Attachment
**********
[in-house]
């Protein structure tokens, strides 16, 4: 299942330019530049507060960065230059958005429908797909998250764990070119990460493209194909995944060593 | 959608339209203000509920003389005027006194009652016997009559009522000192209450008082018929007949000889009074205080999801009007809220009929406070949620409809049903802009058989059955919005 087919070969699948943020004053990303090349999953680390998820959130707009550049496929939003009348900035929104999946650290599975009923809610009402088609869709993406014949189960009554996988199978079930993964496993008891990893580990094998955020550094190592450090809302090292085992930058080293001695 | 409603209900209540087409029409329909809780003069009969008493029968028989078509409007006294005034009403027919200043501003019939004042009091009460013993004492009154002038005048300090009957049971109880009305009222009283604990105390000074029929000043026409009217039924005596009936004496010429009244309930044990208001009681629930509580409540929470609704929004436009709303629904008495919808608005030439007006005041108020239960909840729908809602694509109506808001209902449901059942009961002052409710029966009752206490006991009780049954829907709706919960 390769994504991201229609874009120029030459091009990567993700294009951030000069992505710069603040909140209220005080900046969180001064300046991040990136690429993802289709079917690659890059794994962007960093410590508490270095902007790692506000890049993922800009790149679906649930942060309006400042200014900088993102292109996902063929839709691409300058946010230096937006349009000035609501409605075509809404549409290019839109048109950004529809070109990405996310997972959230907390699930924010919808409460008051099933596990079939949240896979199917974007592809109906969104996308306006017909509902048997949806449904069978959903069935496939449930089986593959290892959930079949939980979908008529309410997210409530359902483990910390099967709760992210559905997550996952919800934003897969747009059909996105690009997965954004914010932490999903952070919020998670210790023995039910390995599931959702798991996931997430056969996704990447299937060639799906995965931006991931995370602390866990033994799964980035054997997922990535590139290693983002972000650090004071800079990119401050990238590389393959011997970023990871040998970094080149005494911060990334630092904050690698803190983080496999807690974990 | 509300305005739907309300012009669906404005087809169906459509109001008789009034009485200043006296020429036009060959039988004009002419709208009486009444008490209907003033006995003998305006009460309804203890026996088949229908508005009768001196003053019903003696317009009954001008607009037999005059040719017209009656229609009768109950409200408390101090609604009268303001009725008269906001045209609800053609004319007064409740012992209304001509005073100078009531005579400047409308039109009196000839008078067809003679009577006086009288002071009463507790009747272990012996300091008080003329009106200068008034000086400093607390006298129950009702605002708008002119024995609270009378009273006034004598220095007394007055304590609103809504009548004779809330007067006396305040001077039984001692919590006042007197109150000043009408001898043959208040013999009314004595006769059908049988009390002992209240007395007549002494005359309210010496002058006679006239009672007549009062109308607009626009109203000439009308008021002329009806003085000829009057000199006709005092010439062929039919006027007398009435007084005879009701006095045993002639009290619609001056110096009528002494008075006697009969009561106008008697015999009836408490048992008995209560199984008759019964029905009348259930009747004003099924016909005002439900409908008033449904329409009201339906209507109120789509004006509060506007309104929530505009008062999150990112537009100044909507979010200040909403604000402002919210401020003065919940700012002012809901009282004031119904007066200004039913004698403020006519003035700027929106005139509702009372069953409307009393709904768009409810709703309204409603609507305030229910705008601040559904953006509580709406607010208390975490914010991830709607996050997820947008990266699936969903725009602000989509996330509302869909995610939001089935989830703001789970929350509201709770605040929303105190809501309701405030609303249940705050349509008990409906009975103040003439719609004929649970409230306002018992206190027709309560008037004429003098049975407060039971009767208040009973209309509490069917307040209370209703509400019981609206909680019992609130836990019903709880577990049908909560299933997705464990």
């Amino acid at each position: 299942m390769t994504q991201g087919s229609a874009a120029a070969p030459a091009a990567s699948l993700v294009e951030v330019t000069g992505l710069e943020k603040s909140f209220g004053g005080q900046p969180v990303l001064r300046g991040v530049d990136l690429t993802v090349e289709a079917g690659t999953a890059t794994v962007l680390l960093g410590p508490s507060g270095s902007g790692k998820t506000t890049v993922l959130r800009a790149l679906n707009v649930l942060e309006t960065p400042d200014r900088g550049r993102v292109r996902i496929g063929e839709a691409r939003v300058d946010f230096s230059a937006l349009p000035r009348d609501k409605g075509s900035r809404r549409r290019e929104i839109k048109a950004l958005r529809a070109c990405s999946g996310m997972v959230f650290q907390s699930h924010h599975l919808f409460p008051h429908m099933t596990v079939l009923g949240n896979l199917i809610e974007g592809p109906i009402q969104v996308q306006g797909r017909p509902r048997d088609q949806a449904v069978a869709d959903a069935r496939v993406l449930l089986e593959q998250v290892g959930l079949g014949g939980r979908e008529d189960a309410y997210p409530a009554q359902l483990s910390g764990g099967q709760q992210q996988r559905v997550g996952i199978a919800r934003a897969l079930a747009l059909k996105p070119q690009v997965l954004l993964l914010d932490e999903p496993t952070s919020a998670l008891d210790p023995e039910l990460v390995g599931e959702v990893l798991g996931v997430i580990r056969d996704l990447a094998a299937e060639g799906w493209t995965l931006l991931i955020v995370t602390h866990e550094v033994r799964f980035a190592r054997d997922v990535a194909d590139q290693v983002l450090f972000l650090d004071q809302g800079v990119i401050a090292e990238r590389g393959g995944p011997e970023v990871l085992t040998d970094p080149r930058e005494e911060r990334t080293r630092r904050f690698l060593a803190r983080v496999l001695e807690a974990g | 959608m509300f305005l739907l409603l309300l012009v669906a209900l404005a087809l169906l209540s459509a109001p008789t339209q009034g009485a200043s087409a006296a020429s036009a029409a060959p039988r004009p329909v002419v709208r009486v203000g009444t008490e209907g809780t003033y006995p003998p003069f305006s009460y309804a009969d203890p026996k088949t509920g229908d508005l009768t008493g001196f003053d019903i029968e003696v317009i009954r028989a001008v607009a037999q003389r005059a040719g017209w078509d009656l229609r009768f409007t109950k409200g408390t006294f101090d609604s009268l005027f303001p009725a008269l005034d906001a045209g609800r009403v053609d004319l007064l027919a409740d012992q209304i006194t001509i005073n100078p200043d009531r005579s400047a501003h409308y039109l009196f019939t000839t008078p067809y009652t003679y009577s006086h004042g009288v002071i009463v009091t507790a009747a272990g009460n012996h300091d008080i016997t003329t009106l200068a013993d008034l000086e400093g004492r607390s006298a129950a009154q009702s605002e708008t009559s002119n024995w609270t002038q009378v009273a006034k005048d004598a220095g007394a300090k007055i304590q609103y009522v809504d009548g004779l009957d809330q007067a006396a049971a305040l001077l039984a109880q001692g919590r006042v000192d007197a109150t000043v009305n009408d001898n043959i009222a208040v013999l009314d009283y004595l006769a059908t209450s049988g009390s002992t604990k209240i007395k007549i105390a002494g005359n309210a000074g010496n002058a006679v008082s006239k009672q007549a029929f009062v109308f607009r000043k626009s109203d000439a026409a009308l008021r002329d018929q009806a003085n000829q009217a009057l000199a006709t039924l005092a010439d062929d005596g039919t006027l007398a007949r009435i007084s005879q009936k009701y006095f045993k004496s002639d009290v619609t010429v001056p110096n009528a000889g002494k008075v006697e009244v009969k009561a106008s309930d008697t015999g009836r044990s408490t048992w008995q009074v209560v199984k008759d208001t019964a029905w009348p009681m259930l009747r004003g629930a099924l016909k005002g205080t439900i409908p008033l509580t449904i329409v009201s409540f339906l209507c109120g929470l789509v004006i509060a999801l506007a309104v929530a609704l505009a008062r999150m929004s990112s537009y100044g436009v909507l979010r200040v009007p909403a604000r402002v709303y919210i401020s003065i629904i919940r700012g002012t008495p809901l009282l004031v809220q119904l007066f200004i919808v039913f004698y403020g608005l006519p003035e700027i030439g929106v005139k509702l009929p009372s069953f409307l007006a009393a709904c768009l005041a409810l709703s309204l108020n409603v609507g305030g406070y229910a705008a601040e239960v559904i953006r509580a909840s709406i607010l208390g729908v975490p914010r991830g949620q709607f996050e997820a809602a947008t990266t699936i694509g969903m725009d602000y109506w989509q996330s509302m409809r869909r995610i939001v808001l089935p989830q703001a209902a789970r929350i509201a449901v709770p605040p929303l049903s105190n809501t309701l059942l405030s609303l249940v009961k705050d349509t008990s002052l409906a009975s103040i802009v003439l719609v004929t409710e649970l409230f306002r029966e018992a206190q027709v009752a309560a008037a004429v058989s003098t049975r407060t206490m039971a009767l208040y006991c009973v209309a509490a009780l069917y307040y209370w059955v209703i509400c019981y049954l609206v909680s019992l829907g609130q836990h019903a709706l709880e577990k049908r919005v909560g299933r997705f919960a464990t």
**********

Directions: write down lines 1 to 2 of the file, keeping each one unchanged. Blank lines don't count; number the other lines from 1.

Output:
[in-house]
């Protein structure tokens, strides 16, 4: 299942330019530049507060960065230059958005429908797909998250764990070119990460493209194909995944060593 | 959608339209203000509920003389005027006194009652016997009559009522000192209450008082018929007949000889009074205080999801009007809220009929406070949620409809049903802009058989059955919005 087919070969699948943020004053990303090349999953680390998820959130707009550049496929939003009348900035929104999946650290599975009923809610009402088609869709993406014949189960009554996988199978079930993964496993008891990893580990094998955020550094190592450090809302090292085992930058080293001695 | 409603209900209540087409029409329909809780003069009969008493029968028989078509409007006294005034009403027919200043501003019939004042009091009460013993004492009154002038005048300090009957049971109880009305009222009283604990105390000074029929000043026409009217039924005596009936004496010429009244309930044990208001009681629930509580409540929470609704929004436009709303629904008495919808608005030439007006005041108020239960909840729908809602694509109506808001209902449901059942009961002052409710029966009752206490006991009780049954829907709706919960 390769994504991201229609874009120029030459091009990567993700294009951030000069992505710069603040909140209220005080900046969180001064300046991040990136690429993802289709079917690659890059794994962007960093410590508490270095902007790692506000890049993922800009790149679906649930942060309006400042200014900088993102292109996902063929839709691409300058946010230096937006349009000035609501409605075509809404549409290019839109048109950004529809070109990405996310997972959230907390699930924010919808409460008051099933596990079939949240896979199917974007592809109906969104996308306006017909509902048997949806449904069978959903069935496939449930089986593959290892959930079949939980979908008529309410997210409530359902483990910390099967709760992210559905997550996952919800934003897969747009059909996105690009997965954004914010932490999903952070919020998670210790023995039910390995599931959702798991996931997430056969996704990447299937060639799906995965931006991931995370602390866990033994799964980035054997997922990535590139290693983002972000650090004071800079990119401050990238590389393959011997970023990871040998970094080149005494911060990334630092904050690698803190983080496999807690974990 | 509300305005739907309300012009669906404005087809169906459509109001008789009034009485200043006296020429036009060959039988004009002419709208009486009444008490209907003033006995003998305006009460309804203890026996088949229908508005009768001196003053019903003696317009009954001008607009037999005059040719017209009656229609009768109950409200408390101090609604009268303001009725008269906001045209609800053609004319007064409740012992209304001509005073100078009531005579400047409308039109009196000839008078067809003679009577006086009288002071009463507790009747272990012996300091008080003329009106200068008034000086400093607390006298129950009702605002708008002119024995609270009378009273006034004598220095007394007055304590609103809504009548004779809330007067006396305040001077039984001692919590006042007197109150000043009408001898043959208040013999009314004595006769059908049988009390002992209240007395007549002494005359309210010496002058006679006239009672007549009062109308607009626009109203000439009308008021002329009806003085000829009057000199006709005092010439062929039919006027007398009435007084005879009701006095045993002639009290619609001056110096009528002494008075006697009969009561106008008697015999009836408490048992008995209560199984008759019964029905009348259930009747004003099924016909005002439900409908008033449904329409009201339906209507109120789509004006509060506007309104929530505009008062999150990112537009100044909507979010200040909403604000402002919210401020003065919940700012002012809901009282004031119904007066200004039913004698403020006519003035700027929106005139509702009372069953409307009393709904768009409810709703309204409603609507305030229910705008601040559904953006509580709406607010208390975490914010991830709607996050997820947008990266699936969903725009602000989509996330509302869909995610939001089935989830703001789970929350509201709770605040929303105190809501309701405030609303249940705050349509008990409906009975103040003439719609004929649970409230306002018992206190027709309560008037004429003098049975407060039971009767208040009973209309509490069917307040209370209703509400019981609206909680019992609130836990019903709880577990049908909560299933997705464990």